This year for Lent I decided to challenge myself in a new way. Rather than giving up sweets, which I usually fail at miserably, I decided to give up complaining. Easy, right? Until I began this challenge on Ash Wednesday, I was unaware how many little annoyances I complained about. I didn’t shout or belabor any particular subject, but I found fault with a multitude of mundane things without even realizing what I was doing.

What I found when I caught myself in the act of complaining was that complaining had become a habit. For example, I’ve moaned about our heater for years. We have geothermal heat at our house, but this winter, in particular, the heat pump has not been able to keep up with the demand. We employed a man to fix the well, but our water pressure doesn’t remain constant if the heat is on and the shower is also on. I usually rush to get ready for work, so my showers are quick during the week. Just yesterday when I was showering, the water was falling in a weak stream–my husband and I joke about our well needing some Viagra. I didn’t have time for the extra minutes I needed to rinse the soap off and started my usual harangue of the heat pump. Then I realized I what I was doing.

I took a deep breath, closed my eyes, and said a quick prayer. When I thought about all I have in my life, I felt ashamed of wanting a shower that rinses me off in seconds. How many people would love to have a hot shower, never mind one that rinses them quickly. How many people would love  a roof over their heads, especially with the winter we’ve all endured? How many people want the security and love of a family? I’m blessed with all these and more. How could I be so thoughtless?

Rarely do I see my life with such clarity as I did in the shower mid-complaint. When I decided to give up complaining, I did it on a whim. What I’ve found, however, is that my lack of complaining has opened my eyes to the wonders of my life. And I’m grateful. I go home to a warm house and a loving husband. I have two children I’m proud of and love more than I can say. I have a difficult but rewarding job when others are struggling to feed their families. I have nothing to complain about. The necessities of my life are taken care of.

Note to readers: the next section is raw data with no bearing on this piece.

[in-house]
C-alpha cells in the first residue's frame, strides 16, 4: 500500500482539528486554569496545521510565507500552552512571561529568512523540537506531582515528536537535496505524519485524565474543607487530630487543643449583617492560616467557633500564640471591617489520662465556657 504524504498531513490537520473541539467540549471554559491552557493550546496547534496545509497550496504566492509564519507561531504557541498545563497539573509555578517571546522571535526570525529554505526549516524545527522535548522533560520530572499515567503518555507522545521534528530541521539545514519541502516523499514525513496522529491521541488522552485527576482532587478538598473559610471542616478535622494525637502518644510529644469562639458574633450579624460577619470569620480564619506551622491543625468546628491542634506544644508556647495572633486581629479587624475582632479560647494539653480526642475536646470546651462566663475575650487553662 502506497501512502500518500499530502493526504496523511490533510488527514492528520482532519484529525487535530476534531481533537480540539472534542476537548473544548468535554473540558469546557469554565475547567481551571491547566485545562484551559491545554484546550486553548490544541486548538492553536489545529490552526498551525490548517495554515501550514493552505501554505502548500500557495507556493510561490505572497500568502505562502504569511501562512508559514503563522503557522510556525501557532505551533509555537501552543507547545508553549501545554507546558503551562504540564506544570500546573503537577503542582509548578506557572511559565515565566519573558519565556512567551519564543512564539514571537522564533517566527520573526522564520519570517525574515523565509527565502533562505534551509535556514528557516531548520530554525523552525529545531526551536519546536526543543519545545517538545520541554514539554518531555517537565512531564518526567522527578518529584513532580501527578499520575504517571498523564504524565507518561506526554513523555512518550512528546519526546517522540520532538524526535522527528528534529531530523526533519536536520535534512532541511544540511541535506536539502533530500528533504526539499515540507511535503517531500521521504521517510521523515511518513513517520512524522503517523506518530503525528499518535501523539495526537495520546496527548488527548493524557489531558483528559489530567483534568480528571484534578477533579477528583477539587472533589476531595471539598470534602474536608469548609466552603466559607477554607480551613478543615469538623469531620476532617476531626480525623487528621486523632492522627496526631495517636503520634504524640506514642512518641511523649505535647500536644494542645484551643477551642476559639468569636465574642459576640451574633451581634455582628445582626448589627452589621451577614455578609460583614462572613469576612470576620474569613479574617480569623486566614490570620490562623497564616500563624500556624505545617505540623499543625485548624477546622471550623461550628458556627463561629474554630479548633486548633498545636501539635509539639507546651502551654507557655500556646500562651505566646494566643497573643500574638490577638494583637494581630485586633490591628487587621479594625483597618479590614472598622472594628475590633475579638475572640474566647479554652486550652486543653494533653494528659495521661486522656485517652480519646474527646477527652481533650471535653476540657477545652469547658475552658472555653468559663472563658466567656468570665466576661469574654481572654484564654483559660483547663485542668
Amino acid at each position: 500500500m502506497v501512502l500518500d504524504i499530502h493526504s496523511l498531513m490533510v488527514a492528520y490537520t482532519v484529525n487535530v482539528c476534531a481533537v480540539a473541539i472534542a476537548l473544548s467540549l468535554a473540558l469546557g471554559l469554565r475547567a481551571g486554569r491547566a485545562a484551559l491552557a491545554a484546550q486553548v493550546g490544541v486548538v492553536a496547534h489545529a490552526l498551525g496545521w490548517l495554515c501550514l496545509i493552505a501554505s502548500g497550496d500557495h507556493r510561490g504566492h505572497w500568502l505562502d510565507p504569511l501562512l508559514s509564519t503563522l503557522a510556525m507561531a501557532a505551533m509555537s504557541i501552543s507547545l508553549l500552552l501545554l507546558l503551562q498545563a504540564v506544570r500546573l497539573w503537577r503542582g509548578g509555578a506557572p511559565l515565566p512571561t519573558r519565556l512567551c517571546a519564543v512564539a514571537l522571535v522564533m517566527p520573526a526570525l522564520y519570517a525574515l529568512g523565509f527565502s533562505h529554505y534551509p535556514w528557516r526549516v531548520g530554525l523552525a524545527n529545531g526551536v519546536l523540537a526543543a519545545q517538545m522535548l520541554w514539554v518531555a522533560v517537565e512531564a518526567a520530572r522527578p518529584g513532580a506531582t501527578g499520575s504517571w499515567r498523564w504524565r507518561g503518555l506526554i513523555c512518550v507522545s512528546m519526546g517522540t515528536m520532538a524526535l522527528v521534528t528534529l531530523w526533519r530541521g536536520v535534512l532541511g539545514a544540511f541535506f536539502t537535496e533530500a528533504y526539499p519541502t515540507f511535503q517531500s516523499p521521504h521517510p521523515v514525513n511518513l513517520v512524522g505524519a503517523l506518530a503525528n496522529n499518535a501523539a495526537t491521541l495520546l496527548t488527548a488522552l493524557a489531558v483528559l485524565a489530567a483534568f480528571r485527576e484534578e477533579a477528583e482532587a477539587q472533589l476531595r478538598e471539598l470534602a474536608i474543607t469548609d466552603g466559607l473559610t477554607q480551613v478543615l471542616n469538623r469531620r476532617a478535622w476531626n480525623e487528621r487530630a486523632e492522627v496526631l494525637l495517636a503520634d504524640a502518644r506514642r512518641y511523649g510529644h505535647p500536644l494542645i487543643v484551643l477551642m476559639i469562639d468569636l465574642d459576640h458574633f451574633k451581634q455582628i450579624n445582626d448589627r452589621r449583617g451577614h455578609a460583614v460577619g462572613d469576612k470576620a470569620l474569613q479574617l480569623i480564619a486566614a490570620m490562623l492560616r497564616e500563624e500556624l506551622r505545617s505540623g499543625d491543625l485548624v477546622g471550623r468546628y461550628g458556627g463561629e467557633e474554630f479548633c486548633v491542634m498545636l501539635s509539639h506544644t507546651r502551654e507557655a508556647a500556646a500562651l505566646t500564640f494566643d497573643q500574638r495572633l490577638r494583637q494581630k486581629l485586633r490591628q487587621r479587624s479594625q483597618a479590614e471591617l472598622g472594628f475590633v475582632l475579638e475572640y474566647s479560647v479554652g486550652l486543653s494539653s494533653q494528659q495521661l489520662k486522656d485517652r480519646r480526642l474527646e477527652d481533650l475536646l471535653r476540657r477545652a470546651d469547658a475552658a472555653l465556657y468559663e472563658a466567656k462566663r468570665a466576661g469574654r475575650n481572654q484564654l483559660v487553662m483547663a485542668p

Before giving up complaining for Lent, I would have complained when it snowed yet again two days ago or that my son will return to school in a day or that Bruce will be gone for the rest of the week, but I am choosing to see the what I have instead of what I lack. Travis has been home for nearly a week, Bruce will be home Friday night to take me to the airport before I leave to see family in Georgia I haven’t seen in a long time, and the snow that fell two days ago has already melted.

Although Spring officially arrived in Wisconsin today, we won’t feel the warm breezes or see the earth come alive for a while yet. The blanket of snow still remains but is melting each day. Dreaming of the flowers, green grass, birdsong, and blue skies that will follow makes me smile. Spring and the Lenten season is a renewal not only of the earth but also of the spirit, just what I’ve been contemplating lately. I am trying to change the habit of complaining into a habit of gratitude, each day a new beginning and a fresh perspective on the wonder of living. I have no complaints.

My Old Stuff

For all of you out there who have “old stuff.” Enjoy!

Storyshucker

My coworker, Clarice, frantically motioned me into her office as I walked towards the copier. She barely looked up from her computer as her hand rapidly waved me towards her desk.

“Isn’t this Italian antique walnut burl carved armoire beautiful?” she asked.

What?” I asked in response. I wasn’t even sure she was speaking English.

She turned the computer towards me, pointed to the photo, and waited for me to be awed.

“Oh.” I said. “Where I’m from that’s just a wardrobe.”

You have one of these?” she asked with a slight smirk.

“No, but I have a cedar wardrobe that was my maternal great-grandmother’s.” I answered.

“Oh, of course. My uncle owns an antique shop in Baltimore.” she said as she turned the computer back towards herself.

“I like old stuff.” I said as I left her office to continue to the copier.

I do like…